Alien Tort Statute Does Not Create Claim Against Corporation for Alleged Violations of Customary International Law

The U.S. Court of Appeals for the Second Circuit, in Kiobel, et al. v. Royal Dutch Petroleum Co., et al., 06-4800-cv, 06-4876-cv (2d Cir. 9/17/10), became the highest court in the land (so far) to decide the question whether the Alien Tort Statute, 28 U.S.C. § 1350, subjects a corporation (as opposed to natural persons) … Continue Reading

Montreal Convention Limits Carrier Liability Despite Party’s Claim of Stipulated Variance; District Court’s Reliance on Uncertified, Self-Translated Documents Upheld

Treaties and conventions are one of the backbones of our system of international cooperation and comity.  The Eleventh Circuit, in Eli Lilly and Co. v. Air Express Int’l USA, Inc., et al., No. 09-12725 (11th Cir. 8/23/10), addresses the evolution of one of those, applicable to limitations on liability for damage to air cargo.  The … Continue Reading

The Debate Continues Over the Use of Expert Witnesses To Prove Non-U.S. Law Under Fed. R. Civ. P. 44.1.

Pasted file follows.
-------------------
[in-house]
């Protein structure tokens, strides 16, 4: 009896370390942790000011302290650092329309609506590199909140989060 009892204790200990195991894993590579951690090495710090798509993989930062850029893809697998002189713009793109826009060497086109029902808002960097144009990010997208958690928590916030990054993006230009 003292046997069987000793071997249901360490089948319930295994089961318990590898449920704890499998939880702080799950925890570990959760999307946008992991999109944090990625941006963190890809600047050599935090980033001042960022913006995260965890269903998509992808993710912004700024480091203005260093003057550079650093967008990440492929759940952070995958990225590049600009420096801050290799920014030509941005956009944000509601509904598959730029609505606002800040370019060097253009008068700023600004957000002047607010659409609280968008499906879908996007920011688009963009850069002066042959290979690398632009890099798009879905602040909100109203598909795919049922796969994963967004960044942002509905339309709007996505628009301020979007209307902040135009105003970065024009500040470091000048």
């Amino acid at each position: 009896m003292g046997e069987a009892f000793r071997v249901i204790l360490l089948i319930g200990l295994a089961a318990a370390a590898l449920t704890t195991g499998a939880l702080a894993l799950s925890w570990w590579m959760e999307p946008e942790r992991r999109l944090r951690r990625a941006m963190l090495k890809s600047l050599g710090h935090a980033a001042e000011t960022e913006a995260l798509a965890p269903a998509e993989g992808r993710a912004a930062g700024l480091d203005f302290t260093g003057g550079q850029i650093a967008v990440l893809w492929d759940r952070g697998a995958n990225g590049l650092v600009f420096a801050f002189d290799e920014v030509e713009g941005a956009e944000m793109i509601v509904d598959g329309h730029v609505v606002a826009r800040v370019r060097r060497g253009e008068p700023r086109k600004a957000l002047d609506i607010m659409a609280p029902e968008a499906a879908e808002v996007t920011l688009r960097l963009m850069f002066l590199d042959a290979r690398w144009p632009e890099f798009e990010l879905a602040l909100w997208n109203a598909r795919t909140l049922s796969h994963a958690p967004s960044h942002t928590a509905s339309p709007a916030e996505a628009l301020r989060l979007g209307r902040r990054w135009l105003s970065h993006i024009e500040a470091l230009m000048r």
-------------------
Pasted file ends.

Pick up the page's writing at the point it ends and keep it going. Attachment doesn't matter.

Sensing a possible trend away from the Second Circuit’s openness to the use of expert affidavits to prove non-U.S. law, even those filed for the first time on appeal, we have twice recently posted analyses of decisions of Southern District of New York judges commenting on the potentially less-than-useful phenomenon of using expert affidavits or … Continue Reading

Egyptian Nationalization of Jewish-Owned Property Fails To State Claim Against U.S. Lessee of the Property; Proving Non-U.S. Law Discussed

 Proceedings pending in the Southern District of New York since 1997 were dismissed by the district court on 8/23/10 in an instructive opinion concerning the application of choice of law and foreign law determinations in the context of an international dispute.  Bigio, et al. v. The Coca-Cola Company (C-C), et al., 97 Civ. 2858 (S.D.N.Y. … Continue Reading

Principles of Determining Non-U.S. Law; The Use of Expert Testimony vs. Other “Sources” of Non-U.S. Law

In international litigation, the issue of choice of law should frequently be an early one to be determined and can be of crucial importance to the resolution of the matter.  For cases pending in federal court in the U.S., Fed. R. Civ. P. 44.1 provides that the determination of a non-U.S. country’s law is an … Continue Reading